First-Void Urine Testing forChlamydia trachomatisby Polymerase Chain Reaction in Asymptomatic Women


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Abstract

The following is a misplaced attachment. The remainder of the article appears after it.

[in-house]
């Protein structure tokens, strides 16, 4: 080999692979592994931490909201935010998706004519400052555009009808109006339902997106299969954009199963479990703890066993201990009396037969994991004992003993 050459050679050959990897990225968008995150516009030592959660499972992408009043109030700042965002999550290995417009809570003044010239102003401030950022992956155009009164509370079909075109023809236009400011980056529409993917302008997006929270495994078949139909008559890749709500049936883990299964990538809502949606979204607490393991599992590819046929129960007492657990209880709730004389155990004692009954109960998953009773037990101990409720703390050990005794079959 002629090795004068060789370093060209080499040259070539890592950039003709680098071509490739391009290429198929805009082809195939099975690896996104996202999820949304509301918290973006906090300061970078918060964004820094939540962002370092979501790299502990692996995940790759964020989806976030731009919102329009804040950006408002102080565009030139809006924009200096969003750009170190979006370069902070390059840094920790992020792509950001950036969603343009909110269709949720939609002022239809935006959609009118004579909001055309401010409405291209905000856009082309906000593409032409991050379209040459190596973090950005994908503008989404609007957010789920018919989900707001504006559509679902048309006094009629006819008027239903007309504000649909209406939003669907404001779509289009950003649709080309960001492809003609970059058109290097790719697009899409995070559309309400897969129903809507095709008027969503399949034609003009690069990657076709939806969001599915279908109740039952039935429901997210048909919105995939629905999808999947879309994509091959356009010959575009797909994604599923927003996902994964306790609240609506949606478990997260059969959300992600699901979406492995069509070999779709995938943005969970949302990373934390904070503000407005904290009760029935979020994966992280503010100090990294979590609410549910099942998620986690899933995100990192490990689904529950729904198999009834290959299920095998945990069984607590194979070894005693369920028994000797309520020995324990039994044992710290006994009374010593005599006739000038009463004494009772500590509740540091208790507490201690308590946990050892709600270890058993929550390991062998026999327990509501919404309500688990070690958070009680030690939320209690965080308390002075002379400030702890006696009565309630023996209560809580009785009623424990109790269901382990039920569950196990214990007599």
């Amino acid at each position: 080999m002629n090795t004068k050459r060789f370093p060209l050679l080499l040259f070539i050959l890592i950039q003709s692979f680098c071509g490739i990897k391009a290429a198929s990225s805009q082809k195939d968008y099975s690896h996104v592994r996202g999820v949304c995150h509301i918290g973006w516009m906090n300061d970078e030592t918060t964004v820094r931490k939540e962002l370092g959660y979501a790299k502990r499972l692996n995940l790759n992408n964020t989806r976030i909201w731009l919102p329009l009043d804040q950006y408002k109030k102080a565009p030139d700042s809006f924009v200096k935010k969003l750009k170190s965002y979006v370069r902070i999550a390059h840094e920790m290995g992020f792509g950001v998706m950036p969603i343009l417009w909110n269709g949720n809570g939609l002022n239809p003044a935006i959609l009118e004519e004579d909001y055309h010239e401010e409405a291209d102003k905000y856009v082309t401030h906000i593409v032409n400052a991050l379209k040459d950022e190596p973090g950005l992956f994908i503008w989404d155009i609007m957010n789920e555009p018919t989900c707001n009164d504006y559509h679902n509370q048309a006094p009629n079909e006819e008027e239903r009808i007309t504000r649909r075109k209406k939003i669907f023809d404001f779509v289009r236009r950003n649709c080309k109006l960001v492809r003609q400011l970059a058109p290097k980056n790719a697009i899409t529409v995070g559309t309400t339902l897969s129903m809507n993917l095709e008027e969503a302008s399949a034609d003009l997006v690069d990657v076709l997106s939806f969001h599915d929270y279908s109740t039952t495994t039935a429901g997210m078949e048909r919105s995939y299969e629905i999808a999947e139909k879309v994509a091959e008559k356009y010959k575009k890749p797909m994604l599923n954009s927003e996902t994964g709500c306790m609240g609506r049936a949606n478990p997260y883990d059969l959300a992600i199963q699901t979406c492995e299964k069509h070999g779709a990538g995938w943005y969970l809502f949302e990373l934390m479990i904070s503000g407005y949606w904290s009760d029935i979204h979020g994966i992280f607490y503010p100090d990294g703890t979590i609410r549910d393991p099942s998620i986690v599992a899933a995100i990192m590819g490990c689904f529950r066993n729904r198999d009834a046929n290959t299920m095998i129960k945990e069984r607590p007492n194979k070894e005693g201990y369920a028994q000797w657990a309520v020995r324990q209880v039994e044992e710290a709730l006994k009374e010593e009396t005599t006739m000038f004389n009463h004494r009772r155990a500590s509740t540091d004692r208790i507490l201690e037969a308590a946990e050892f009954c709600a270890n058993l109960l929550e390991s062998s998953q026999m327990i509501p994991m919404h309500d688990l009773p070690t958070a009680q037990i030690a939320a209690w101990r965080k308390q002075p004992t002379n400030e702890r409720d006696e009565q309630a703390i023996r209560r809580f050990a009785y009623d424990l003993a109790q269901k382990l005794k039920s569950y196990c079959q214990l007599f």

Background:BecauseChlamydia trachomatisinfections are usually asymptomatic or minimally symptomatic, diagnosis is often delayed.Goal:To perform a comparative study of first-void urine (FVU) polymerase chain reaction (PCR) testing and endocervical swab antigen testing in the diagnosis ofC. trachomatisinfection among asymptomatic women.Study Design:The study population consisted of 1,090 unselected women attending a family planning clinic or a university student health clinic. Calculations of test performances were based on an expanded reference standard including enzyme immunoassay (EIA) or PCR tests confirmed by direct fluorescence antibody (DFA) test or major outer membrane protein PCR test, respectively.Results:The overall prevalence ofC. trachomatisinfection was 5,6%. After resolution of discrepant specimens, FVU PCR detected 85% (52/61) and endocervical swab EIA/DFA 90% (55/61) of confirmed positive cases.Conclusions:These results indicate that the FVU PCR test is an accurate, noninvasive screening method and can replace endocervical swab EIA in the detection ofC. trachomatisinfection in low-prevalence populations.

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